Video: How Mozilla plans to win back Firefox users
Apple's Safari, Google's Chrome, and even Microsoft's Edge have already delivered, or are working on, options to allow users to block sound from autoplaying video, and now Mozilla's Firefox is following suit.
As ZDNet sister site CNET spotted, Firefox Nightly, the pre-beta version of Firefox, now asks users whether they want a site to autoplay video with sound. Users can make that choice from the preferences page where there's an option to 'always ask' before allowing a website to autoplay sound.
Dave Harvey, a developer at Mozilla, announced the new feature in a tweet on the weekend, showing that users will have the choice to 'Allow Autoplay', 'Always Ask', or 'Block Autoplay', as well as create exceptions for these choices.
To test the feature, download the Nightly version of Firefox and go to Preferences. Under permissions there's a new field called 'For websites that autoplay sound'. Videos with sound that are blocked will not play; those that autoplay with sound muted or have no audio will not be affected.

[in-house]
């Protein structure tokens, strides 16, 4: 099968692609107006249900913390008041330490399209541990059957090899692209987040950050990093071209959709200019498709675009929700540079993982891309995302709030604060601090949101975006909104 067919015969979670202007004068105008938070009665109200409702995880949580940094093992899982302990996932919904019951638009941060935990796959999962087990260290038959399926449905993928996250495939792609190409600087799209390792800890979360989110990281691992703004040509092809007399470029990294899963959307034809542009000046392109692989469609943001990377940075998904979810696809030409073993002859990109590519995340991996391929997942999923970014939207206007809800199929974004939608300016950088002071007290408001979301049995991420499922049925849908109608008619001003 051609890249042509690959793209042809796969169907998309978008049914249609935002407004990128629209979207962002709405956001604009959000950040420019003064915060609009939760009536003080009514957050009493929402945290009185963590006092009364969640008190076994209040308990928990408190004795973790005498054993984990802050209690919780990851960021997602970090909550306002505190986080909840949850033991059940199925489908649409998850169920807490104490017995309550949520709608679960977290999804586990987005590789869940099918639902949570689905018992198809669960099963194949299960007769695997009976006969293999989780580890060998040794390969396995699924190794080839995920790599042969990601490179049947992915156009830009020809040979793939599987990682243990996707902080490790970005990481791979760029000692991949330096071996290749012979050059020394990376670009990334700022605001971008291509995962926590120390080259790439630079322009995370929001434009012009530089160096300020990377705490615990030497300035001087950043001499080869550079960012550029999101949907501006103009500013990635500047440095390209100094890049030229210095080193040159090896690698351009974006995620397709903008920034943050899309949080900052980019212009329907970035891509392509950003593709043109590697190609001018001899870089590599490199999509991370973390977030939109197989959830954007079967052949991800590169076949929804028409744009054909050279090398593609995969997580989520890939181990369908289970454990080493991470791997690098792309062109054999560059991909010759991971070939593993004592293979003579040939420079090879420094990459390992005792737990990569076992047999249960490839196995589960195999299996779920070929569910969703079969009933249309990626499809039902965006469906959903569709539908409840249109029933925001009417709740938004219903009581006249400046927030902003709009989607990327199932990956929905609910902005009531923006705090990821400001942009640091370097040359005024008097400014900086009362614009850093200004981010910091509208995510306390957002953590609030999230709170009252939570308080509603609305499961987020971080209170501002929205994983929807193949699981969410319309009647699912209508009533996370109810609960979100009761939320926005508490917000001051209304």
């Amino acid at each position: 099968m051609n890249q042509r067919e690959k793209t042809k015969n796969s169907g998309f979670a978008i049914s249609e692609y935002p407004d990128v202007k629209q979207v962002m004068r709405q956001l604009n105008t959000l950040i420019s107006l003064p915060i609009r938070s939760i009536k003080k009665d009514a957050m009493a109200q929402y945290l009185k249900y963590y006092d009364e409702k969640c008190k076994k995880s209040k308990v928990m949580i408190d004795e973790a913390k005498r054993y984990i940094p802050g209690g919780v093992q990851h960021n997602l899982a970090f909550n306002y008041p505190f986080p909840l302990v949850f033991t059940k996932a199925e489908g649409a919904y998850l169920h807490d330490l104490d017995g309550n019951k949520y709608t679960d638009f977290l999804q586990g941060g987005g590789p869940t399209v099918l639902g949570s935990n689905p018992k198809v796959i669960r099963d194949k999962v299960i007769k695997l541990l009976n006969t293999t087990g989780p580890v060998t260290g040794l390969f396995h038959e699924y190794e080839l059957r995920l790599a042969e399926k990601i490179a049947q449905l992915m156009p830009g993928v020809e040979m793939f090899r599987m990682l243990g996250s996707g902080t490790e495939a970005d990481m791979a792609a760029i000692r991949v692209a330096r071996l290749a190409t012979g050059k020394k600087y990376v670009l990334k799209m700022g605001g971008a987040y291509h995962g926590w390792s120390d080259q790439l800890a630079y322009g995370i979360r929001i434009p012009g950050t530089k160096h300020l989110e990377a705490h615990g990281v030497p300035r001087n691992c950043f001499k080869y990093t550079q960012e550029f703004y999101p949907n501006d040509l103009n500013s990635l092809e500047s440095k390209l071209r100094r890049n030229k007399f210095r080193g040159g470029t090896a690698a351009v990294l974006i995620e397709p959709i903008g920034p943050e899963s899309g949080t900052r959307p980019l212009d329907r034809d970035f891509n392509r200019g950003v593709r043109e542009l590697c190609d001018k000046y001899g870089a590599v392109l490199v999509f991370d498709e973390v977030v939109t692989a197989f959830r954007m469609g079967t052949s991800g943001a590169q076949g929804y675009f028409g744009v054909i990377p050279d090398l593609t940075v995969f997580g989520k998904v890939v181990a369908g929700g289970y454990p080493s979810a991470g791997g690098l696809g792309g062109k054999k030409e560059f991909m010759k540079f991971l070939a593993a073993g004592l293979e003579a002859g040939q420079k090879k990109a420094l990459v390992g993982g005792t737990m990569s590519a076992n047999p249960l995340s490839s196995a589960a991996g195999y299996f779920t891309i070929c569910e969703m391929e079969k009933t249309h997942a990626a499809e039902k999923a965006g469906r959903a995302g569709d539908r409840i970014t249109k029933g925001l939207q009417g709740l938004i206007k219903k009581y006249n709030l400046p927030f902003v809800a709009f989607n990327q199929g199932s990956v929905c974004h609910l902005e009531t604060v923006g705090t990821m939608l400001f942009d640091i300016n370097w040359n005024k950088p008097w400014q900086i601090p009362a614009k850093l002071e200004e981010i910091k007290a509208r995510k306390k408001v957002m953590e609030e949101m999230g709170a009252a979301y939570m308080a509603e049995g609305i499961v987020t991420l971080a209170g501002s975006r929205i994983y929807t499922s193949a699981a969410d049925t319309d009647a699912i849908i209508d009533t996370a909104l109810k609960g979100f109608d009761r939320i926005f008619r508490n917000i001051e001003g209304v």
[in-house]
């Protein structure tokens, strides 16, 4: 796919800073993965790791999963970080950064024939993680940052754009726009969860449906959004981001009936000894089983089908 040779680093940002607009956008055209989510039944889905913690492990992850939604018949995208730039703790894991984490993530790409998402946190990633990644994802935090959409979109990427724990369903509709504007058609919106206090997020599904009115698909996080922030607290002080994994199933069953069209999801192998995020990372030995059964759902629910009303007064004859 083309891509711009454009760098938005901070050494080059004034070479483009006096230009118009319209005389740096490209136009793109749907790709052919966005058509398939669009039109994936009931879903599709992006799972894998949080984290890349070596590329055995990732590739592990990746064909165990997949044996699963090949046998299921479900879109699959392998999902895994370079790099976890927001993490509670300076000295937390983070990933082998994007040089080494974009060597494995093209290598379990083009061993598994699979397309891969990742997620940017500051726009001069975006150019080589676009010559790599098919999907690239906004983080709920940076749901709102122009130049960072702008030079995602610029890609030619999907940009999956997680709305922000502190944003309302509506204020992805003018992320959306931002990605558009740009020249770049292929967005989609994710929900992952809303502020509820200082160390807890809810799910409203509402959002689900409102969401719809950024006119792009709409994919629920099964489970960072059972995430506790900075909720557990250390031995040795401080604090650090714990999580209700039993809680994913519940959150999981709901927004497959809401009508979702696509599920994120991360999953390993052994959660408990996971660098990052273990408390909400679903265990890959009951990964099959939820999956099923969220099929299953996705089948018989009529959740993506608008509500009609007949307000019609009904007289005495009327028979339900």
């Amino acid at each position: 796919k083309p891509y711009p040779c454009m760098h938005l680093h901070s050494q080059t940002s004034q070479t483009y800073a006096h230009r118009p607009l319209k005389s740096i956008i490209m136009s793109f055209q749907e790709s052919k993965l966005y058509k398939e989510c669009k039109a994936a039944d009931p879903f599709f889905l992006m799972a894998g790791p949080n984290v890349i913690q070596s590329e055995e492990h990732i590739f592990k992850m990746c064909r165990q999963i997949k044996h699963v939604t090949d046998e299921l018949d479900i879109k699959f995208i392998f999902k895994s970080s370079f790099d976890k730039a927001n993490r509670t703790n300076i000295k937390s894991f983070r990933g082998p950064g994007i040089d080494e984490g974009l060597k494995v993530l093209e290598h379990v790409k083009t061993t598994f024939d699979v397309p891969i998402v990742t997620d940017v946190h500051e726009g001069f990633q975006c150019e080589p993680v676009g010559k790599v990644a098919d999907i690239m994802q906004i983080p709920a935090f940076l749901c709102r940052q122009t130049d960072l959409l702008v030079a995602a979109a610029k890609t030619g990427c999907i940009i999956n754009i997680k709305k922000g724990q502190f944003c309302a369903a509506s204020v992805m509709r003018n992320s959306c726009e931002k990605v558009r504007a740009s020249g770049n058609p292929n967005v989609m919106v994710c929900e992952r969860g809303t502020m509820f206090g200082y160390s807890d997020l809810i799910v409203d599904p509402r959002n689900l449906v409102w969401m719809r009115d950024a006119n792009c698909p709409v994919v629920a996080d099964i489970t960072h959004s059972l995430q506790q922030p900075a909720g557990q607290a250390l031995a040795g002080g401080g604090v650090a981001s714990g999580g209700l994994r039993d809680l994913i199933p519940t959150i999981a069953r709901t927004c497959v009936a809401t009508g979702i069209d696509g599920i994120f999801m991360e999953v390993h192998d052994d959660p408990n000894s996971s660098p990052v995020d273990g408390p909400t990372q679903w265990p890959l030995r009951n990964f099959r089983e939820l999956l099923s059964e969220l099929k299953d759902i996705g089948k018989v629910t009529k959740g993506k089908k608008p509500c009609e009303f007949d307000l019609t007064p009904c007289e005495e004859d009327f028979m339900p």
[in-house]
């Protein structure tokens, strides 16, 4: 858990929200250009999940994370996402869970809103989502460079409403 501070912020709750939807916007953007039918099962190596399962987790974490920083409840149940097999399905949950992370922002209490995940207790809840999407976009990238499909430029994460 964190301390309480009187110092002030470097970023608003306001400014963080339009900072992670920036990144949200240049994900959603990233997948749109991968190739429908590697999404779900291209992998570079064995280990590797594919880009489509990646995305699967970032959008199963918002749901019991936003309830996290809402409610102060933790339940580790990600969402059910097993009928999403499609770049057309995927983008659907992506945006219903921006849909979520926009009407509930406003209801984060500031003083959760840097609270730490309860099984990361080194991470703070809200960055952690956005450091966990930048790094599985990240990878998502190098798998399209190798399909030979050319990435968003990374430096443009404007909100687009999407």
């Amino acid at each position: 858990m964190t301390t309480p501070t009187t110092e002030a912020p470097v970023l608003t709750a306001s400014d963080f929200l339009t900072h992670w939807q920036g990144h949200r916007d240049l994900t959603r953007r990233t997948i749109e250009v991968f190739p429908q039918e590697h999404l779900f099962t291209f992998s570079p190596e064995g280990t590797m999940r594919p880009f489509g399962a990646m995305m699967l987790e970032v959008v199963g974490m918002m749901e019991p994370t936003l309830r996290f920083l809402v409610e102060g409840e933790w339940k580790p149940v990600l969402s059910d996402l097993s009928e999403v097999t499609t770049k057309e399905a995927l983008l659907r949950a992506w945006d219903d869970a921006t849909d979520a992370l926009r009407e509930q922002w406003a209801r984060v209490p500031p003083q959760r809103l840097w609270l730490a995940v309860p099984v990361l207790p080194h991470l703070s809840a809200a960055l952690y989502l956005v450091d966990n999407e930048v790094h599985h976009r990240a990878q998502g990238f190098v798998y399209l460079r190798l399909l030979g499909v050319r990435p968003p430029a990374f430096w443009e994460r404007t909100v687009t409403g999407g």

Microsoft for its part plans to introduce an autoplay block in the next version of Windows 10 aka Redstone 5, which is being tested with Windows insiders now and allows them to control autoplay permissions on a site-by-site basis. Testers with build 17713, released in July, can do this by clicking on the icon in the address bar or the site identification icon on the tab.
For now, autoplay blocking is exclusive to the Nightly version of Firefox, but the feature could make it to the final version scheduled for release in October.
Firefox's autoplay efforts have been ongoing. In March, Mozilla vowed it would "provide users with a way to block video auto-play that doesn't break websites" as part of a wider roadmap for Firefox in 2018 focused on privacy and safety features for the browser.
Being a latecomer to such blocking could have been a wise choice, given Google's anti-autoplay feature that came with Chrome 66 broke a bunch of web games, forcing it to dial back part of its autoplay policy in May.
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